A discriminatively derived linear transform is described, which, when applied to a given set of acoustic parameters, is capable of improving the accuracy of a speech recognition system based on hidden Markov modelling. This work builds upon a linear transform known as IMELDA, which itself is known to provide an effective and computationally efficient spectral representation for speech recognition, especially when the speech has been degraded. IMELDA uses linear discriminant analysis to maximise a measure of separability of the states of a given set ofHMMs. The new transform is derived using a steepest descent method to minimise a measure of whole-word error rate. A weighting function is used that allows the transform to concentrate on those training tokens which yield borderline recognition decisions. Error rates for a speaker-independent E set recognition task are reduced by a factor of 2, resulting in an error rate of 4.0% on the BTL alphabet database, believed to be the best results published to date using this database. Like IMELDA, the new technique applies a single transformation to all input utterance frames, and is therefore computationally efficient.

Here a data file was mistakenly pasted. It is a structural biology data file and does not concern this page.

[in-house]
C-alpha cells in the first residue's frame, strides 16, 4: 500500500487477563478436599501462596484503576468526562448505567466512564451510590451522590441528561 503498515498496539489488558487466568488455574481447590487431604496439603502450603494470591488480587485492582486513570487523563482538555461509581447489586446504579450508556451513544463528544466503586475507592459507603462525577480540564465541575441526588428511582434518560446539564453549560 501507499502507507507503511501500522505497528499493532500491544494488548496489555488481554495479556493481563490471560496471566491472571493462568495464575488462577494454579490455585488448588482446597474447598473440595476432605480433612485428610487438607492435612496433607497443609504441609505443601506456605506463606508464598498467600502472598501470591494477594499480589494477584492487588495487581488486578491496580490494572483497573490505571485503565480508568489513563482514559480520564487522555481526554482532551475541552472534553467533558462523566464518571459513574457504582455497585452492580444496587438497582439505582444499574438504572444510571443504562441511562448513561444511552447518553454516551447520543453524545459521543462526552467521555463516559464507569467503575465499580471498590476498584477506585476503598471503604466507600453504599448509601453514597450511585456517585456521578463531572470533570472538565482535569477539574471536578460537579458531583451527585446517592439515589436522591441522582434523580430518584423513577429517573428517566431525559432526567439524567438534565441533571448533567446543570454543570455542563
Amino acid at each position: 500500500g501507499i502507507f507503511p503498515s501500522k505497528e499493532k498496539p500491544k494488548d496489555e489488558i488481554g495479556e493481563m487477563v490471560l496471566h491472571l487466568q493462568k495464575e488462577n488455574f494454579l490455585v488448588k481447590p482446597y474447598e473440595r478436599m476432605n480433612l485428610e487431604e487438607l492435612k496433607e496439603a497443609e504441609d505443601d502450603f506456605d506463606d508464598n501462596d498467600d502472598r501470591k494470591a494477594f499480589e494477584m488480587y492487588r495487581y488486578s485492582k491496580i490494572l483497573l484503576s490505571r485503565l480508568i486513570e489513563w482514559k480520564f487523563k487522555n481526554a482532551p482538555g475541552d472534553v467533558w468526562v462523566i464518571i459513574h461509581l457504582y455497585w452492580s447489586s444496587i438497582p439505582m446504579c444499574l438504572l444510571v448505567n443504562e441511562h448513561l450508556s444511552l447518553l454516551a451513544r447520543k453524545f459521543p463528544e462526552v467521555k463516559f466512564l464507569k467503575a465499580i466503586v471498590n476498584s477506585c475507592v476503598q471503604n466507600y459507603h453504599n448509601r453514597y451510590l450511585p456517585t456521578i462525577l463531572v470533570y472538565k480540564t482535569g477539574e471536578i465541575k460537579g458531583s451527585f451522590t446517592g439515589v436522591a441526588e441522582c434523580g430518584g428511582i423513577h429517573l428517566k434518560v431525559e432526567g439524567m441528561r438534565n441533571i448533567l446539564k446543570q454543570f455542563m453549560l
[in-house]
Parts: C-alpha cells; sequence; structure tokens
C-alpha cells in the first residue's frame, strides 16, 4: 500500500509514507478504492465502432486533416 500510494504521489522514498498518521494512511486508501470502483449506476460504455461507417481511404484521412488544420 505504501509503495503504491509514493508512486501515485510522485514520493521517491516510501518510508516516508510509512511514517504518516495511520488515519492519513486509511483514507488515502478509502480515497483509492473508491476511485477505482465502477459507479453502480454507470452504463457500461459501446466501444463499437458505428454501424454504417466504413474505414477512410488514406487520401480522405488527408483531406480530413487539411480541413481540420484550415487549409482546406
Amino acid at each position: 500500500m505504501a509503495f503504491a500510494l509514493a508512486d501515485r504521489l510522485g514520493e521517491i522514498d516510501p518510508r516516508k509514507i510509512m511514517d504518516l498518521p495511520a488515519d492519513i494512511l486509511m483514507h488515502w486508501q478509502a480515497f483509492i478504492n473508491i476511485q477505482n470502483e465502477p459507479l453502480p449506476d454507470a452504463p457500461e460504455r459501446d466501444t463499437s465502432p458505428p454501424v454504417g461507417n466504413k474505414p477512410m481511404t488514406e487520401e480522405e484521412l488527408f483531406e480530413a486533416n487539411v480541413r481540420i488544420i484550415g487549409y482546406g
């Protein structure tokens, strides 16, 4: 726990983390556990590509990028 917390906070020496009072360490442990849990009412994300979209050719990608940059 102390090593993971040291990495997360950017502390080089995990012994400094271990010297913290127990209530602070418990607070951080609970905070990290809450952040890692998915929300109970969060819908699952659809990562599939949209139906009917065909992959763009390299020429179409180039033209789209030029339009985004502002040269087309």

Keywords: speech recognition, discriminative training, hidden Markov modelling, HMM, linear discriminant analysis, IMELDA.
Bibliographic reference. Ayer, C. M. / Hunt, Melvyn J. / Brookes, D. M. (1993): "A discriminatively derived linear transform for improved speech recognition", In EUROSPEECH'93, 583-586.